SME Internationalisation: Studies of Resource as Antecedents and Performance Outcomes

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Title: SME Internationalisation: Studies of Resource as Antecedents and Performance Outcomes
Author(s): Cao, Qi
Item Type: Thesis or dissertation
Abstract: The PhD thesis aims to promote a better understanding of the SMEs internationalisation process. The thesis consists of a systematic literature review and two empirical studies. I argue that resource elements, growth strategy, and other mechanisms constitute important determinants of the SME internationalisation process and subsequent firm performance. This thesis therefore, advances the literature on SME internationalisation, firm resource dependence as antecedents, and the performance outcomes in context of the globalisation process. Designed empirical models, such as controlled matching process and difference-in-differences estimation, have been employed to provide robust empirical evidence in this thesis. The systematic review of the literature on SME internationalisation and performance relationship provides a comprehensive examination of the research in this stream and, more importantly, identifies the inadequate theoretical arguments and empirical evidences that need to be addressed to advance the understanding of the field. This review develops a roadmap of future research areas for the exploration of the mechanisms that influence the SME internationalisation process and subsequent firm performance. The first empirical paper draws on the resource-based view, resource dependence theory, and international entrepreneurship literatures to investigate the relationship between SME resource position and internationalisation process. Empirical results suggest a linear positive relationship between high-discretionary slack and SME internationalisation, a U-shaped curvilinear relationship between low-discretionary slack and likelihood of FDI, as well as an inverse U-shaped relationship between knowledge intensity and internationalisation of SMEs. The second empirical paper looks at the effects of internationalisation on the firm’s subsequent performance. I argue that SMEs internationalisation is an entrepreneurial strategy that shapes these companies’ future business development. Regression results suggest that in the short term, FDI activities have a negative impact on firm profitability. In the long run, however, local resource exploitation leads to a superior performance of international SMEs compared with their domestic counterparts.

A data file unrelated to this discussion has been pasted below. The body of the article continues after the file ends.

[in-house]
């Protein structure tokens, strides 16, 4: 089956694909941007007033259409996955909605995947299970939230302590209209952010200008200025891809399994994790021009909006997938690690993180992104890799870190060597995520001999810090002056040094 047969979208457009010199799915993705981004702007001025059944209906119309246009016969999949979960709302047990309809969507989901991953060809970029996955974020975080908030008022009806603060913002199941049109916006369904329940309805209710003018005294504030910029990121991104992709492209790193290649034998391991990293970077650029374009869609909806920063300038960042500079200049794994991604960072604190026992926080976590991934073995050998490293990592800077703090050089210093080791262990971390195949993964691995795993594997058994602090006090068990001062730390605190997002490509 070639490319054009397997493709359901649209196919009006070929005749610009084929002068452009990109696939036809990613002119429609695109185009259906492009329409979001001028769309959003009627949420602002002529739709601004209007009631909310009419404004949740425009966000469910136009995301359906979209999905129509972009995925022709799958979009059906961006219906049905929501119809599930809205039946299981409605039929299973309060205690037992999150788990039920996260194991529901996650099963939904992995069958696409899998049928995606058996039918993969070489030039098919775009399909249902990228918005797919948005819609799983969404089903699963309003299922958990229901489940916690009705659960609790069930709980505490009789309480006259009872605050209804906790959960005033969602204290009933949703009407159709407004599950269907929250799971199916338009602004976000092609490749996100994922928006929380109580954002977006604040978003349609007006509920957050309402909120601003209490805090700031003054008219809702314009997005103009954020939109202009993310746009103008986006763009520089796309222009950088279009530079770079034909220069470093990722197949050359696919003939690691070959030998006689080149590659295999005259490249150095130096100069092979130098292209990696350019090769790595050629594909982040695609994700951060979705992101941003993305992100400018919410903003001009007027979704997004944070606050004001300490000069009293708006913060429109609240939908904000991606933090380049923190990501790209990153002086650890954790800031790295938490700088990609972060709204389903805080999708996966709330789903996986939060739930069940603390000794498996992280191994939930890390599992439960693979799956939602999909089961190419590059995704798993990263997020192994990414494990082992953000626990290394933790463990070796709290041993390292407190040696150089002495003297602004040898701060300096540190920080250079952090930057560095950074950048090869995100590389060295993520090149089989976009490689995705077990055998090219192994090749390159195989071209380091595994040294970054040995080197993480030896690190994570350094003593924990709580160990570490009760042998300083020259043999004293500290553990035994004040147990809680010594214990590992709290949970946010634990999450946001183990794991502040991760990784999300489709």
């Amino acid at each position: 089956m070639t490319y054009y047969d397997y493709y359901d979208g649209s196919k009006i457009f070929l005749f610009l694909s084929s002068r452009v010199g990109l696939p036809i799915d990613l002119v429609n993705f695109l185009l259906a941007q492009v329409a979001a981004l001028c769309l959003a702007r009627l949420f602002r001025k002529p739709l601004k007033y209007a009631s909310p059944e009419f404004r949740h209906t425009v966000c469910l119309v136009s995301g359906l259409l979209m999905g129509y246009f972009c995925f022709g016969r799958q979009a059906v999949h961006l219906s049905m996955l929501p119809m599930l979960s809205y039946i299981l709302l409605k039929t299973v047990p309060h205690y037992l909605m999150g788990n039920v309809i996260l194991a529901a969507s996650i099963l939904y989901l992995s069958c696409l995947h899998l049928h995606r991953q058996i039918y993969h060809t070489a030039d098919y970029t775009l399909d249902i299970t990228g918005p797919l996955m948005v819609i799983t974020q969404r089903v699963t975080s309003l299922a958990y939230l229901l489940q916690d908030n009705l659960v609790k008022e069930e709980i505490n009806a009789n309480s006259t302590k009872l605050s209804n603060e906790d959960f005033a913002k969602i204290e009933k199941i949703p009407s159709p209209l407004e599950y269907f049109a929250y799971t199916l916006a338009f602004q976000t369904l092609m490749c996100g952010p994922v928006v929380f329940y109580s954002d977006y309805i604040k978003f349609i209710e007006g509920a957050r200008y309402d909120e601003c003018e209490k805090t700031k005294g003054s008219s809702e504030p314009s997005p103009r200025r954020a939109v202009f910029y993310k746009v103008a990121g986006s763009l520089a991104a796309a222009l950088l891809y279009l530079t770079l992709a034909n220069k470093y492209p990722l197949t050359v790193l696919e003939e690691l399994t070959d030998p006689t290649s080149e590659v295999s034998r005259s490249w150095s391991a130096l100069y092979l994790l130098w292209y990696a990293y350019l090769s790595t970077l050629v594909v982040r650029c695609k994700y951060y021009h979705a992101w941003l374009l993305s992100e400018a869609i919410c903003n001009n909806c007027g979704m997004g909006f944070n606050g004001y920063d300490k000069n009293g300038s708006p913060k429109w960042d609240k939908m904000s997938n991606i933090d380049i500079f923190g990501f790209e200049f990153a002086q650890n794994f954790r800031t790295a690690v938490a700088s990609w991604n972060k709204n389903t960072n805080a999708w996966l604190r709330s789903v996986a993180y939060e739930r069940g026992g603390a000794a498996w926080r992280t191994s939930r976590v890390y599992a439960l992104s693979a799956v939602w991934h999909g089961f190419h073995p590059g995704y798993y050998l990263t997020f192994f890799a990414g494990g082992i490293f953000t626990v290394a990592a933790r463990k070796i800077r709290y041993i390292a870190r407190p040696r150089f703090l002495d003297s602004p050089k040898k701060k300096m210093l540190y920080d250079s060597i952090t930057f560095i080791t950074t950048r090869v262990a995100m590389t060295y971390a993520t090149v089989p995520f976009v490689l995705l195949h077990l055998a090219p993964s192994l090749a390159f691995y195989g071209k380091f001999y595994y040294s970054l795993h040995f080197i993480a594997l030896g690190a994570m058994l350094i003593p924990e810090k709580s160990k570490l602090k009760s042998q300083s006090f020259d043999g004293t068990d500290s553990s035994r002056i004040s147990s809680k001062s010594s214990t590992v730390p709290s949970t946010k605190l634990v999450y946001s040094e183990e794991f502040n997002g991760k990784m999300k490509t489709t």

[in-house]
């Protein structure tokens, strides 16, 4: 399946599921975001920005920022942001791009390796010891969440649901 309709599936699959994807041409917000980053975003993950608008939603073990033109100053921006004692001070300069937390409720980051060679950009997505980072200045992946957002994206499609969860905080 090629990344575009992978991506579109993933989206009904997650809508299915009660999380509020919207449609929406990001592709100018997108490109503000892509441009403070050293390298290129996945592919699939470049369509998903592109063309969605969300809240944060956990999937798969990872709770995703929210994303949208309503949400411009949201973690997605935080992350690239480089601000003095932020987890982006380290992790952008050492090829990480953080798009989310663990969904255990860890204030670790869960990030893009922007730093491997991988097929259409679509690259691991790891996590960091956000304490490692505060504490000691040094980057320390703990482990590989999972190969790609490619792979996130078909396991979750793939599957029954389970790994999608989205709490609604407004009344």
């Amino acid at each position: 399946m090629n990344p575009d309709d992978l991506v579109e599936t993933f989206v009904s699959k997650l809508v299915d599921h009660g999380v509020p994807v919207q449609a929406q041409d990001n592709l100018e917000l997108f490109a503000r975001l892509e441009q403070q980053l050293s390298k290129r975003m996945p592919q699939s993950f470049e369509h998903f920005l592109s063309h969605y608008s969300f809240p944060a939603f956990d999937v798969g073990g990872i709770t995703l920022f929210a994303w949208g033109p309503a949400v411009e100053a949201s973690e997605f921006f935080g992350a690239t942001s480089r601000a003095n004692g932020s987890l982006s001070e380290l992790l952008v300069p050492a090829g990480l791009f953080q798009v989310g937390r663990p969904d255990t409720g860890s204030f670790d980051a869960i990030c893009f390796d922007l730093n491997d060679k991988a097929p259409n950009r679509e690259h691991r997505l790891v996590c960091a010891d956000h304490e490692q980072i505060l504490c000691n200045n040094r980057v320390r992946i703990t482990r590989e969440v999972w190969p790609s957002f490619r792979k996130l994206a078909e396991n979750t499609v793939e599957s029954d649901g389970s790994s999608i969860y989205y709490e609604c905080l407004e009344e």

Content Version: Open Access
Publication Date: Jun-2014
Date Awarded: Feb-2015
Advisor: Autio, Erkko
Criscuolo, Paola
Department: Business School
Publisher: Imperial College London
Qualification Level: Doctoral
Qualification Name: Doctor of Philosophy (PhD)
Appears in Collections:Imperial College Business School PhD theses

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